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1 - 5 of 5 results for: CS221

CS 81SI: AI Interpretability and Fairness

As black-box AI models grow increasingly relevant in human-centric applications, explainability and fairness becomes increasingly necessary for trust in adopting AI models. This seminar class introduces students to major problems in AI explainability and fairness, and explores key state-of-theart methods. Key technical topics include surrogate methods, feature visualization, network dissection, adversarial debiasing, and fairness metrics. There will be a survey of recent legal and policy trends. Each week a guest lecturer from AI research, industry, and related policy fields will present an open problem and solution, followed by a roundtable discussion with the class. Students have the opportunity to present a topic of interestnor application to their own projects (solo or in teams) in the final class. Code examples of each topic will be provided for students interested in a particular topic, but there will be no required coding components. Students who will benefit most from this clas more »
As black-box AI models grow increasingly relevant in human-centric applications, explainability and fairness becomes increasingly necessary for trust in adopting AI models. This seminar class introduces students to major problems in AI explainability and fairness, and explores key state-of-theart methods. Key technical topics include surrogate methods, feature visualization, network dissection, adversarial debiasing, and fairness metrics. There will be a survey of recent legal and policy trends. Each week a guest lecturer from AI research, industry, and related policy fields will present an open problem and solution, followed by a roundtable discussion with the class. Students have the opportunity to present a topic of interestnor application to their own projects (solo or in teams) in the final class. Code examples of each topic will be provided for students interested in a particular topic, but there will be no required coding components. Students who will benefit most from this class have exposure to AI, such as through projects and related coursework (e.g. statistics, CS221, CS230, CS229). Students who are pursuing subjects outside of the CS department (e.g. sciences, social sciences, humanities) with sufficient mathematical maturity are welcomed to apply. Enrollment limited to 20.
Terms: Spr | Units: 1

CS 221: Artificial Intelligence: Principles and Techniques

Artificial intelligence (AI) has had a huge impact in many areas, including medical diagnosis, speech recognition, robotics, web search, advertising, and scheduling. This course focuses on the foundational concepts that drive these applications. In short, AI is the mathematics of making good decisions given incomplete information (hence the need for probability) and limited computation (hence the need for algorithms). Specific topics include search, constraint satisfaction, game playing,n Markov decision processes, graphical models, machine learning, and logic. Prerequisites: CS 103 or CS 103B/X, CS 106B or CS 106X, CS 109, and CS 161 (algorithms, probability, and object-oriented programming in Python). We highly recommend comfort with these concepts before taking the course, as we will be building on them with little review.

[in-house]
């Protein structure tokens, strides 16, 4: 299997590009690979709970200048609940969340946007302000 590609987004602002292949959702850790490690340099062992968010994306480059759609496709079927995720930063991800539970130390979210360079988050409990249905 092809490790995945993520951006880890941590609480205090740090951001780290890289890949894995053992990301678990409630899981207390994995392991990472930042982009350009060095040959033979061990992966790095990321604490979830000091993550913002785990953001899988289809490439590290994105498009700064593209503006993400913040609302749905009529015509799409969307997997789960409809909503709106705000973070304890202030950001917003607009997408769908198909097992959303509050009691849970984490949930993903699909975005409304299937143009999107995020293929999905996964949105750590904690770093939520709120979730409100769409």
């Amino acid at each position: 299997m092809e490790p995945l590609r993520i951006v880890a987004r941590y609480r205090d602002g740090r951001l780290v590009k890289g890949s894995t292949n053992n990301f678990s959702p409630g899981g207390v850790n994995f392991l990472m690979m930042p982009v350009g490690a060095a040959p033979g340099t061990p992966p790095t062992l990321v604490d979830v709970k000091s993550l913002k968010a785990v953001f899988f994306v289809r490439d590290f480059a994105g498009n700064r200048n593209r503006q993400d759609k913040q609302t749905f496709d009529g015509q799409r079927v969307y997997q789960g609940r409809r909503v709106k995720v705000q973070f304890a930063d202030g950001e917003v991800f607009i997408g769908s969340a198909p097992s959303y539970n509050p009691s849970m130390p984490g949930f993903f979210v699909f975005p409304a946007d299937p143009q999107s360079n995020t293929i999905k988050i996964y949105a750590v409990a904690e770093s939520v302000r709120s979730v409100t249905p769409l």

Terms: Aut, Spr | Units: 3-4

CS 224U: Natural Language Understanding (LINGUIST 188, LINGUIST 288)

Project-oriented class focused on developing systems and algorithms for robust machine understanding of human language. Draws on theoretical concepts from linguistics, natural language processing, and machine learning. Topics include lexical semantics, distributed representations of meaning, relation extraction, semantic parsing, sentiment analysis, and dialogue agents, with special lectures on developing projects, presenting research results, and making connections with industry. Prerequisites: one of LINGUIST 180, CS 124, CS 224N, CS224S, or CS221.
Terms: Spr | Units: 3-4

LINGUIST 188: Natural Language Understanding (CS 224U, LINGUIST 288)

Project-oriented class focused on developing systems and algorithms for robust machine understanding of human language. Draws on theoretical concepts from linguistics, natural language processing, and machine learning. Topics include lexical semantics, distributed representations of meaning, relation extraction, semantic parsing, sentiment analysis, and dialogue agents, with special lectures on developing projects, presenting research results, and making connections with industry. Prerequisites: one of LINGUIST 180, CS 124, CS 224N, CS224S, or CS221.
Terms: Spr | Units: 3-4

LINGUIST 288: Natural Language Understanding (CS 224U, LINGUIST 188)

Project-oriented class focused on developing systems and algorithms for robust machine understanding of human language. Draws on theoretical concepts from linguistics, natural language processing, and machine learning. Topics include lexical semantics, distributed representations of meaning, relation extraction, semantic parsing, sentiment analysis, and dialogue agents, with special lectures on developing projects, presenting research results, and making connections with industry. Prerequisites: one of LINGUIST 180, CS 124, CS 224N, CS224S, or CS221.
Terms: Spr | Units: 3-4
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